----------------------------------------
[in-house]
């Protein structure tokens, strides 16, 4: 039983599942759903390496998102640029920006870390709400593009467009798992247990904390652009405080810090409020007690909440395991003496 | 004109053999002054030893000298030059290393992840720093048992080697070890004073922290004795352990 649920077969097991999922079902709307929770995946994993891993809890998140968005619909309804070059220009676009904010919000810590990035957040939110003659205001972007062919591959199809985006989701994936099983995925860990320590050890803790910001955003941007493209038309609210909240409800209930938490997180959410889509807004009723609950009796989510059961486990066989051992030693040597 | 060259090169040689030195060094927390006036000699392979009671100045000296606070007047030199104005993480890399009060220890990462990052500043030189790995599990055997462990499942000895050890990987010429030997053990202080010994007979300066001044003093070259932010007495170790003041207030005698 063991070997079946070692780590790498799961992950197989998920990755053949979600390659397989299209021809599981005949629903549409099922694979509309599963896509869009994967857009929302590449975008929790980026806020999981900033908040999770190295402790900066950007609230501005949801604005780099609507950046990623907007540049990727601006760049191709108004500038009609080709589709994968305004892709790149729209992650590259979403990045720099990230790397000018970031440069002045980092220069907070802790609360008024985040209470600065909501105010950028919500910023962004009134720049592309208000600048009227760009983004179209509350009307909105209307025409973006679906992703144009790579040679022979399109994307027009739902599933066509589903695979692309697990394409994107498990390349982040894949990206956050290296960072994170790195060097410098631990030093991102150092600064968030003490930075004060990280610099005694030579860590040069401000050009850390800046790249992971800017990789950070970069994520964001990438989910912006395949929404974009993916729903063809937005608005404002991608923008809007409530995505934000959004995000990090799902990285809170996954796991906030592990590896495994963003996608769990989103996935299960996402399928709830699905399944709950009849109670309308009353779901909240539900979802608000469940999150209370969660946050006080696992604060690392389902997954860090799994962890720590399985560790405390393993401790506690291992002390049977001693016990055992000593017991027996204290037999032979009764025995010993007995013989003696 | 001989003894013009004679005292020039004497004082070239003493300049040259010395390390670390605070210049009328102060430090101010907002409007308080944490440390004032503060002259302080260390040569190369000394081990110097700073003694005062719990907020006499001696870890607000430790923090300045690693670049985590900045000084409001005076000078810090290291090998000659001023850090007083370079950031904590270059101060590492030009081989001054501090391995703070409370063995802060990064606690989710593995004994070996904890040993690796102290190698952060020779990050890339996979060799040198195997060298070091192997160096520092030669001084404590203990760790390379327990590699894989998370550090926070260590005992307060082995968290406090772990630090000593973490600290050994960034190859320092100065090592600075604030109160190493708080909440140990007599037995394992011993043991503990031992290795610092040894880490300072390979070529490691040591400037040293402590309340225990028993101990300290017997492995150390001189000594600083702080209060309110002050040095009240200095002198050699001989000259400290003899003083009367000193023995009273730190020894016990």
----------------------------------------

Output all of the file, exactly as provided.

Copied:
[in-house]
């Protein structure tokens, strides 16, 4: 039983599942759903390496998102640029920006870390709400593009467009798992247990904390652009405080810090409020007690909440395991003496 | 004109053999002054030893000298030059290393992840720093048992080697070890004073922290004795352990 649920077969097991999922079902709307929770995946994993891993809890998140968005619909309804070059220009676009904010919000810590990035957040939110003659205001972007062919591959199809985006989701994936099983995925860990320590050890803790910001955003941007493209038309609210909240409800209930938490997180959410889509807004009723609950009796989510059961486990066989051992030693040597 | 060259090169040689030195060094927390006036000699392979009671100045000296606070007047030199104005993480890399009060220890990462990052500043030189790995599990055997462990499942000895050890990987010429030997053990202080010994007979300066001044003093070259932010007495170790003041207030005698 063991070997079946070692780590790498799961992950197989998920990755053949979600390659397989299209021809599981005949629903549409099922694979509309599963896509869009994967857009929302590449975008929790980026806020999981900033908040999770190295402790900066950007609230501005949801604005780099609507950046990623907007540049990727601006760049191709108004500038009609080709589709994968305004892709790149729209992650590259979403990045720099990230790397000018970031440069002045980092220069907070802790609360008024985040209470600065909501105010950028919500910023962004009134720049592309208000600048009227760009983004179209509350009307909105209307025409973006679906992703144009790579040679022979399109994307027009739902599933066509589903695979692309697990394409994107498990390349982040894949990206956050290296960072994170790195060097410098631990030093991102150092600064968030003490930075004060990280610099005694030579860590040069401000050009850390800046790249992971800017990789950070970069994520964001990438989910912006395949929404974009993916729903063809937005608005404002991608923008809007409530995505934000959004995000990090799902990285809170996954796991906030592990590896495994963003996608769990989103996935299960996402399928709830699905399944709950009849109670309308009353779901909240539900979802608000469940999150209370969660946050006080696992604060690392389902997954860090799994962890720590399985560790405390393993401790506690291992002390049977001693016990055992000593017991027996204290037999032979009764025995010993007995013989003696 | 001989003894013009004679005292020039004497004082070239003493300049040259010395390390670390605070210049009328102060430090101010907002409007308080944490440390004032503060002259302080260390040569190369000394081990110097700073003694005062719990907020006499001696870890607000430790923090300045690693670049985590900045000084409001005076000078810090290291090998000659001023850090007083370079950031904590270059101060590492030009081989001054501090391995703070409370063995802060990064606690989710593995004994070996904890040993690796102290190698952060020779990050890339996979060799040198195997060298070091192997160096520092030669001084404590203990760790390379327990590699894989998370550090926070260590005992307060082995968290406090772990630090000593973490600290050994960034190859320092100065090592600075604030109160190493708080909440140990007599037995394992011993043991503990031992290795610092040894880490300072390979070529490691040591400037040293402590309340225990028993101990300290017997492995150390001189000594600083702080209060309110002050040095009240200095002198050699001989000259400290003899003083009367000193023995009273730190020894016990």